The plaintiff goes first
Counsel for plaintiff gets to voir dire the jury first. He has the opportunity to charm them and impress upon them his theory of the case. He gets to ask questions that evoke their sympathy. They can commiserate with the plaintiff because they too have had chronic back problems. Of course, the jury may not be empathetic about the plaintiff’s back problem. In this instance, several jurors suffered from back pain, but they weren’t taking opioid pain medication and they weren’t considering undergoing surgery. These jurors were just going about their lives dealing with their issues.
The accident that was the subject of this case occurred when a woman pulled out in front of the plaintiff while he was driving his motorcycle. He struck the side of her vehicle and cartwheeled over the top until he eventually collided with the pavement. There were several jurors in the panel who rode motorcycles and were sympathetic with the plight of drivers not seeing or even looking for motorcycles.
As plaintiff’s counsel continued to voir dire the jury, he had to take one issue head-on, or it might appear he was hiding from it: he worked for a giant tv-advertising, billboard-placing plaintiff’s firm. How did the jury feel about that? Oh, they had strong feelings about it! Too many ads. Too much litigation. Personal injury commercials are all you see on daytime television. Those who didn’t speak up were nodding in affirmation. The lawyer knew this was coming, but the plaintiff thimself slid lower in his chair with every response.
But aside from the one old gentlemen who appeared to hate both of us and perhaps the rest of the world around him, everyone said they could and would be fair to the plaintiff.
It’s my turn to voir dire the jury
The plaintiff had already settled his claims with the lady who had pulled out in front of him. Our trial was over whether he was entitled to any underinsured motorist benefits, and if so, how much. The plaintiff may have been disadvantaged because his lawyer’s firm is seen on televisions and billboards across the state, but I was representing a big, bad, faceless, soulless insurance company. There are few disadvantages greater than that in civil litigation. No one likes paying insurance premiums and most everyone has had a bad experience with an insurance company. I started my voir dire off by introducing myself and my corporate representative. I wanted to personalize us both. I made a joke – it fell flat. Just like the last time.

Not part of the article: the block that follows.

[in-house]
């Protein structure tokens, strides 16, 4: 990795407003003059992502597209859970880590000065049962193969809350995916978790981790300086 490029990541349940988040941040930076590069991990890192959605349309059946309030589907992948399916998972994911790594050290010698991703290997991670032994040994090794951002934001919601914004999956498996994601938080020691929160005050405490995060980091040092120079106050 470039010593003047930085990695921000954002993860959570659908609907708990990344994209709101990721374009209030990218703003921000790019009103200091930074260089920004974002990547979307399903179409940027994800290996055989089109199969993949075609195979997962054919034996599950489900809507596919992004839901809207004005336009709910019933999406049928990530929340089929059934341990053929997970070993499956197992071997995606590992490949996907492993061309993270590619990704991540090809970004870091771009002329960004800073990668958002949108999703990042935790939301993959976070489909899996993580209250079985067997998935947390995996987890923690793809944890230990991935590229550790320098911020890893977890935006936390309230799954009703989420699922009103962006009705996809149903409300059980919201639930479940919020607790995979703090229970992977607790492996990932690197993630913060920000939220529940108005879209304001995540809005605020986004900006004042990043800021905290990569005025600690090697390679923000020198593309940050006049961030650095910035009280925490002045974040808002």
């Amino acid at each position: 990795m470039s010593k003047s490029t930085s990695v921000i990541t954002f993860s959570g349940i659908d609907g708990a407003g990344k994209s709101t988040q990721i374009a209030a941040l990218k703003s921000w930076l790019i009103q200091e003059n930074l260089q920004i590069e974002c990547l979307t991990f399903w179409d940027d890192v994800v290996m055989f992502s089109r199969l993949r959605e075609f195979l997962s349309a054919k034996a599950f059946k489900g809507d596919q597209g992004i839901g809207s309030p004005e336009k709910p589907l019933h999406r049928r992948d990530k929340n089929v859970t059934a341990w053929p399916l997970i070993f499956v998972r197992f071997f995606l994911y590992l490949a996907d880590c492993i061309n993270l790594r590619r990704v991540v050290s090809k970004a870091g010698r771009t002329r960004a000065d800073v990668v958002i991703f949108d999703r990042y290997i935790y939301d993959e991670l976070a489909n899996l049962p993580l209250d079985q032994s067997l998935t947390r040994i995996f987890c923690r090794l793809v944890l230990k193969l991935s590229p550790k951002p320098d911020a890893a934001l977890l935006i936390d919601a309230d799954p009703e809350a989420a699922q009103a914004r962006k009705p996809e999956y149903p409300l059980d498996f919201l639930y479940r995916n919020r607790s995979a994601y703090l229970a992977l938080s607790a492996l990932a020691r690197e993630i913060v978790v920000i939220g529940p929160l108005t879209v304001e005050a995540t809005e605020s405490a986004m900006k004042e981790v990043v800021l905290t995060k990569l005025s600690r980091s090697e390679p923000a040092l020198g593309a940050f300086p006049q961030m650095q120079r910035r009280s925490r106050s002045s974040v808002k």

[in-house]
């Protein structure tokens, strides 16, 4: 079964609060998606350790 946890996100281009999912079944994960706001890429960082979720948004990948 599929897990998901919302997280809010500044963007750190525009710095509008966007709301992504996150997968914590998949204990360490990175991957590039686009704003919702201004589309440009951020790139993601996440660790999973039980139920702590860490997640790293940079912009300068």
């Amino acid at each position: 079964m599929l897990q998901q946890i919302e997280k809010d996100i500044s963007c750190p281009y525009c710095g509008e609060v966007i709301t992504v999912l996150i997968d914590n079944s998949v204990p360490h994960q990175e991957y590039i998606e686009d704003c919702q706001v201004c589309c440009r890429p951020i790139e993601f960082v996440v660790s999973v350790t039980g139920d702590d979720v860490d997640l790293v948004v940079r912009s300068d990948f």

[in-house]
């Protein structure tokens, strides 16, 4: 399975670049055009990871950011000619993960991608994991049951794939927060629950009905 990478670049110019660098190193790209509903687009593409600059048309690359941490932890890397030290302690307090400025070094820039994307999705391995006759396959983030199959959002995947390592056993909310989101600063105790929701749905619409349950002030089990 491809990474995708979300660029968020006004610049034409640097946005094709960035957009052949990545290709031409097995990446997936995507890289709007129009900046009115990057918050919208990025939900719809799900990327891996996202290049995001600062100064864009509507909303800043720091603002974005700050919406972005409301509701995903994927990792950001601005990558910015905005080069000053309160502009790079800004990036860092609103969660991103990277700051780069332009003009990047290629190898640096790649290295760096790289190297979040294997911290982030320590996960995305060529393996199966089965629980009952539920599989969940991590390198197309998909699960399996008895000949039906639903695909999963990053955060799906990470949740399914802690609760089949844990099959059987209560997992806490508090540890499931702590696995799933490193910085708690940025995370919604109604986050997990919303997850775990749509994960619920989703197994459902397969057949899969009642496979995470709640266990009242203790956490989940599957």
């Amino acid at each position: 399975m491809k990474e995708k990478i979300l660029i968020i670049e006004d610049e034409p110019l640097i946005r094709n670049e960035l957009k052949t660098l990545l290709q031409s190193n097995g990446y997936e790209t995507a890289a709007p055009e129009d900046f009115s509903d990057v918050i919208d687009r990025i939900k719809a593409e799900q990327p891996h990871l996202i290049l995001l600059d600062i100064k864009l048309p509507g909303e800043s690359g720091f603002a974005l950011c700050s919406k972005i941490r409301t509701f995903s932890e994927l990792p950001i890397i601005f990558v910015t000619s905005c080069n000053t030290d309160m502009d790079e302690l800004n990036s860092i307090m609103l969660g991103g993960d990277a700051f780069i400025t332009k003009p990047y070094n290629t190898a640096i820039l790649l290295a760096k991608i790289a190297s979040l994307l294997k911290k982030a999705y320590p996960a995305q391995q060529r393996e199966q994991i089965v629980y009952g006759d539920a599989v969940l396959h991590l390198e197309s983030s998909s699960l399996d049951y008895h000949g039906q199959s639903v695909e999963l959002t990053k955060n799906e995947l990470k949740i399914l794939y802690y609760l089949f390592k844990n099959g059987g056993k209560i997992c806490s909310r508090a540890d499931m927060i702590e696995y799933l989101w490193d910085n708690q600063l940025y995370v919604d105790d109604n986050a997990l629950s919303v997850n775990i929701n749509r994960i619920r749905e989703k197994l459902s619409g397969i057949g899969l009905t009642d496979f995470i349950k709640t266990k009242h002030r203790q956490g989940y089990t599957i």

My second disadvantage was that by this time, we were approaching lunch time. In fact, I eat at 11:00 almost every day, so we were already well past my lunch time. When you’re working against the clock like this, you have to be precise and direct. There’s no room for redundant questions and wasting time.
With most of the interesting and conversational topics already taken, I set into a series of questions about insurance companies, insurance claims, bad experiences with insurance companies, and biases against my client. It was dull but necessary. My questions were drawing no responses from anyone, except the older gentleman who hated all of us. The non-responsiveness was both good and bad. No one was apparently going to hold against my client the fact that it was an insurance company, but I sure wasn’t getting a chance to establish a rapport with the jury.
After I asked my questions, I sat down. Over the next thirty minutes we struck our jury and dismissed for lunch. The case settled during lunch, which was somewhat a disappointment at this point. I’d worked all weekend only to put the landing gear down after we’d barely gotten off the ground.
The next day
My partner and I sat down to debrief the case. I express that I felt during voir dire that I had exhibited as much personality as our beige office walls. She said she feels that way each and every time she has to voir dire a jury in an uninsured/underinsured motorist case. The questions are dry and largely impersonal, but it is essential that we obtain the information. It only gets a little spicy when you have an old guy who hates everyone and wants to air his lifetime of grievances.
It is hard is difficult to effectively voir dire the jury, even when you have a theme, a plan, and know your material. Speaking of material, I need better jokes. While I work on that, here are some resources for you about incorporating storytelling into your trial work, representing clients at trial, and several litigators’ perspectives on voir dire.
Photo by Shawn.